One of the greatest joys for me as a resource manager on restored property is seeing the wildlife foraging and using it, especially in areas where different species co-mingle. One of the best times to witness this is during my point count bird surveys which are done quarterly. In the spring as the water is drying up, different reconstructed marshes "come online" for foraging wading birds. And there are peak foraging water levels. When these are reached, the great mix you see in the photo occurs. Species included (but not necessarily seen in this photo) include: wood storks, great egrets, greater yellowlegs, lesser yellowlegs, roseate spoonbill, American coots, common moorehens, white ibis, glossy ibis, mottled ducks, black-bellied whistling ducks, black-necked stilts, and alligators. Below are black-bellied whistling ducks flying in to join the mix.

Monday, April 16, 2012

Critter of the Week: Black-necked stilt (Himantopus mexicanus)

Black-necked stilts (Himantopus mexicanus) do look like they are walking around on stilts! Their long thin red legs are distinct. There are 5 species of stilts in this genus, and all Himantopus species have these long legs, legs that are the second longest in proportion to their bodies behind only flamingos!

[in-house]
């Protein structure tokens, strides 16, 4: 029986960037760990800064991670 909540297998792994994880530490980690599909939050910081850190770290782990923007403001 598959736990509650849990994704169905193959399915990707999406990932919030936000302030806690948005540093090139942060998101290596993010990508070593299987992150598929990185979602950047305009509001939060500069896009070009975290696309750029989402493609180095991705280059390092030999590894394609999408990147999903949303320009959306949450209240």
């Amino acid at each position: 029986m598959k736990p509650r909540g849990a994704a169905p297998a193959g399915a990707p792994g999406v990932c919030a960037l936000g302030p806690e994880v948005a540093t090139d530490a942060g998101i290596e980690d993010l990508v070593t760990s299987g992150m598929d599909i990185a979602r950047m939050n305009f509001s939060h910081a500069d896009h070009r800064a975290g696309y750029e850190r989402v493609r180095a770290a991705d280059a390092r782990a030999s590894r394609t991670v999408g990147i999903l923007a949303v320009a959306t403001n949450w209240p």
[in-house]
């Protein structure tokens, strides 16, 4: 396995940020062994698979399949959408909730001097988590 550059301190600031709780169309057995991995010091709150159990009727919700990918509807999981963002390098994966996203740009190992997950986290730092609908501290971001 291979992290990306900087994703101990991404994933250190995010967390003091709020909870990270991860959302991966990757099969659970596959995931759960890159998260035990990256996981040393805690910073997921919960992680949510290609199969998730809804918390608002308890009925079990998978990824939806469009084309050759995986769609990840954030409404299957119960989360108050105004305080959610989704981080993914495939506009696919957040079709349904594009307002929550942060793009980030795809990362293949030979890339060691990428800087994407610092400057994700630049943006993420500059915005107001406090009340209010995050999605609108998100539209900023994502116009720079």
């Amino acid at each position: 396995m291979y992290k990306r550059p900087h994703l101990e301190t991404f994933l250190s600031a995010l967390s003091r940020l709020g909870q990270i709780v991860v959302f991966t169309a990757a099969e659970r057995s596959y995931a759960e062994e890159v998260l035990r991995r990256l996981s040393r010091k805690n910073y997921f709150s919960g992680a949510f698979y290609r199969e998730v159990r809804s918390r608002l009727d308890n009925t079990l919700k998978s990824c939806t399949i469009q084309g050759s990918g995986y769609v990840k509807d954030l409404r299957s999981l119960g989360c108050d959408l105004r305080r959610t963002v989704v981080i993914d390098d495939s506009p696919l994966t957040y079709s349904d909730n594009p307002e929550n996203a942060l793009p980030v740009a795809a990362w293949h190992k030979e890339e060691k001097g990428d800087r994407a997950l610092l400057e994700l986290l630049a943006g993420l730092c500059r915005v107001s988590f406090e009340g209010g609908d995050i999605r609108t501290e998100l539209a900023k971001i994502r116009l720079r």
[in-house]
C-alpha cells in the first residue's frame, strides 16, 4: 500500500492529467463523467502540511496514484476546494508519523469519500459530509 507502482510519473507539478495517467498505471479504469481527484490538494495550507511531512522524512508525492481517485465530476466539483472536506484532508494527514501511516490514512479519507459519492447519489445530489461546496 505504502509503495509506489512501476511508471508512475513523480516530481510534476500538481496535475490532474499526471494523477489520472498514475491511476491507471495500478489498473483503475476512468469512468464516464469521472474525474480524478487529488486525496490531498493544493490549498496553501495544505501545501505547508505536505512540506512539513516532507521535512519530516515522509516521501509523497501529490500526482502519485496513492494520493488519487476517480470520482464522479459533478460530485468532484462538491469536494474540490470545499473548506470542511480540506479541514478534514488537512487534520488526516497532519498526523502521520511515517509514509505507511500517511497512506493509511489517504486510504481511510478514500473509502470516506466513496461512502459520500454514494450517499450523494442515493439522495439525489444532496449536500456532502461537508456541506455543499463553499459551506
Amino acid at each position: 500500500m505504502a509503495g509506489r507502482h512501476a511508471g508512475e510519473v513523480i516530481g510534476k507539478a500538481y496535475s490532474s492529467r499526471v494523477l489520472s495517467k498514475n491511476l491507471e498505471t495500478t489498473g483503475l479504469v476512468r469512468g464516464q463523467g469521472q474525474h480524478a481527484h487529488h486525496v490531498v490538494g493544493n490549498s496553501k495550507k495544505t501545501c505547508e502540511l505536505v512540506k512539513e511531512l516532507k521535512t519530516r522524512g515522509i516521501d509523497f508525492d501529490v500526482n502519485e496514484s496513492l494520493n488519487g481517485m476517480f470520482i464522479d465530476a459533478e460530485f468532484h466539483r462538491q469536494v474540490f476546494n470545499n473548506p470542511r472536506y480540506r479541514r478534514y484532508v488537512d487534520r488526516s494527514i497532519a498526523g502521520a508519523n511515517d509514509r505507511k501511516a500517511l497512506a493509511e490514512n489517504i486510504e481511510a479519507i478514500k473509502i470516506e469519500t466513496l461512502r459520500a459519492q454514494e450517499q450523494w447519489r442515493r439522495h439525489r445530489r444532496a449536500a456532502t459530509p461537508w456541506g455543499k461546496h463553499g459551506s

Our black-necked stilts are found in shallow wetland areas (salt ponds, shorelines, mudflats, flooded lowlands, etc.) from the western United States down into central America and into parts of South America. They forage by wading in shallow waters in search of aquatic invertebrates and fish. They will actually plunge their heads into water in pursuit of their food! They are typically seen in pairs or small groups.

These birds share the parental duties. Both adults help in choosing a nest location, and then both will work to construct the nest. Nests are built on the ground in soft substrate that can be scraped since the nests themselves are shallow depressions (about 2 inches deep made with the feet and breast) and often lined with grasses, shells, etc. that can be found nearby. The nests are typically built on surfaces above water such as small islands or clumps of vegetation. Clutch sizes are from 1-5 eggs that are incubated for 21-26 days. The young are covered in down and able to leave the nest within 2 hours of hatching. They are extremely territorial in the winter and during breeding season. But they are semi-colonial when nesting and will actually participate together in anti-predator displays! But when not breeding they will often form in closely packed groups to forage. To me, their behavior is fascinating!

While the overall population of black-necked stilts appears healthy, there are always threats to them from things like habitat loss, water pollution, and more. In Hawaii, the subspecies, the Ae'o, is a federally endangered species, in part, because of invasive aquatic plants that have diminished open water foraging grounds.